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Show and Sell.

Here are the tricks of the trade show circuit and how to expo your way to profits

GREGORY PERKINS KNOWS HOW TO STAND out in it crowd. When 20,000 publishing industry bigwigs jam the aisles of Chicago's McCormick Center for Book Expo America, Perkins is on hand exhibiting his line of African American greeting cards, calendars and pocket planners. "I'm there to hook a big fish," he says, And he has the perfect bait. Perkins highlights his product line using a 10-ft.-tall display, complete with bright lights and bold, colorful graphics. "People can see us from three rows over. It really pulls them into our booth" says the 33-year-old owner of Sacramento, California-based Magic Image. "I do about a dozen trade shows a year, They account for the majority of our sales." The seven-year-old company cams a half-million dollars annually.

At last year's expo, Perkins reeled in his big fish Target Stores agreed to distribute his African American art calendars in stores nationwide, a deal worth $30,000 in sales.

According to The Power of Exhibitions II, a study conducted by Deloitte & Touche and published by the Center for Exhibition Industry Research, trade shows are more effective in achieving sales and marketing objectives than direct mail, telemarketing and other sales strategies, which may explain why companies spend $16.5 billion each year on exhibits. But to ensure that your money is well spent. you first have to become trade show savvy, like Perkins.

While trade shows can generate new sales and bring you face-to-face with valuable business contacts, you can generate just the opposite effect with a single mistake--for instance, selecting the wrong show to display your product. The more research you do before venturing into this venue, the better your chances for success.

YOUR CHOICE OF SHOWS

Trade shows are normally grouped by industry, market or product. They range in size, draw and cost, and can be either highly specialized or general in nature. Some shows can bring you together with large corporate buyers, while others enable you to sell directly to consumers or other small businesses. Your task is to find the show that offers the right mix of audience or market, location, industry and price.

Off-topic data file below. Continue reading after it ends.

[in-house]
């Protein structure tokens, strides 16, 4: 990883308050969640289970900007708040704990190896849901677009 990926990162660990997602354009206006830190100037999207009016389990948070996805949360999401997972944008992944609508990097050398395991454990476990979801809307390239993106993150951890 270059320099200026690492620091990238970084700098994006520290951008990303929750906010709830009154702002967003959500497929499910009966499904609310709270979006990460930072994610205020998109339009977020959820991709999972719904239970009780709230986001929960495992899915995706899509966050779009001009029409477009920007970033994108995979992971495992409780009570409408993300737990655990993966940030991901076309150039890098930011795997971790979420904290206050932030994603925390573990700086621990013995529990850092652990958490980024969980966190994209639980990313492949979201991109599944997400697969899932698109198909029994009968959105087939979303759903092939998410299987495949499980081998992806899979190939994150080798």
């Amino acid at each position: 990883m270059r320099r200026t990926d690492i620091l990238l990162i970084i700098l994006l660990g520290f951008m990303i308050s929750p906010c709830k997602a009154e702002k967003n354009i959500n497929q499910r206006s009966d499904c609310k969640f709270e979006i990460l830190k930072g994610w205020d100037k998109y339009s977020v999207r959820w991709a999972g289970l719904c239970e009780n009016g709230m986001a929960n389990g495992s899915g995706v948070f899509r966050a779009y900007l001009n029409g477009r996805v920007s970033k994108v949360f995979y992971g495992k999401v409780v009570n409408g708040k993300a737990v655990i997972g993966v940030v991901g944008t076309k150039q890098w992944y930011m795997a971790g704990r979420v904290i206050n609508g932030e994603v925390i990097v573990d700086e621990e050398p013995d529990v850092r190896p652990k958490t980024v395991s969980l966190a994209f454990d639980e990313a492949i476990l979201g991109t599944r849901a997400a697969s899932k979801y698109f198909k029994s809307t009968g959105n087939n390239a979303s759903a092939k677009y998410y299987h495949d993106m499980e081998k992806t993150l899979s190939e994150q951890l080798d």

For example, expositions are mounted each year by the NAACP, National Urban League and other major organizations. These can be good places to get your feet wet if you want to reach an African American audience and showcase your product or service to conference guests and speakers from major corporations.

There's even a venue for small, black-owned companies that seek to sell African American-themed products to other black-owned businesses in the U.S. and abroad. Twice a year, the International Black Buyers and Manufacturers Expo and Conference brings 1,000 small businesses together for show and sell in Washington, D.C.

You can also reach black-owned businesses and major mainstream corporations at the Business-to-Business Expo, held during the annual Black Enterprise/Nations Bank Entrepreneurs Conference. Ron Riley, marketing manager of Kemi Laboratories, based in Columbia, Maryland, took a booth at the Expo last year in hope of finding people to distribute the company's professional line of hair and skin care products to hair salons. "We signed up seven or eight new distributors on the spot," says Riley.

THE ART OF INTERNATIONAL TRADE

Exhibiting at trade shows has also helped corporations make transatlantic connections. Just ask Curtis Symonds, executive vice president of affiliates, marketing and sales for BET Holdings Inc.

"At last year's National Cable TV Association trade show, we began talks with Direct TV of Japan to distribute BET on Jazz in that country," Symonds says. One year later the two companies struck a distribution deal that will show BET's cable program to thousands of people in Japan.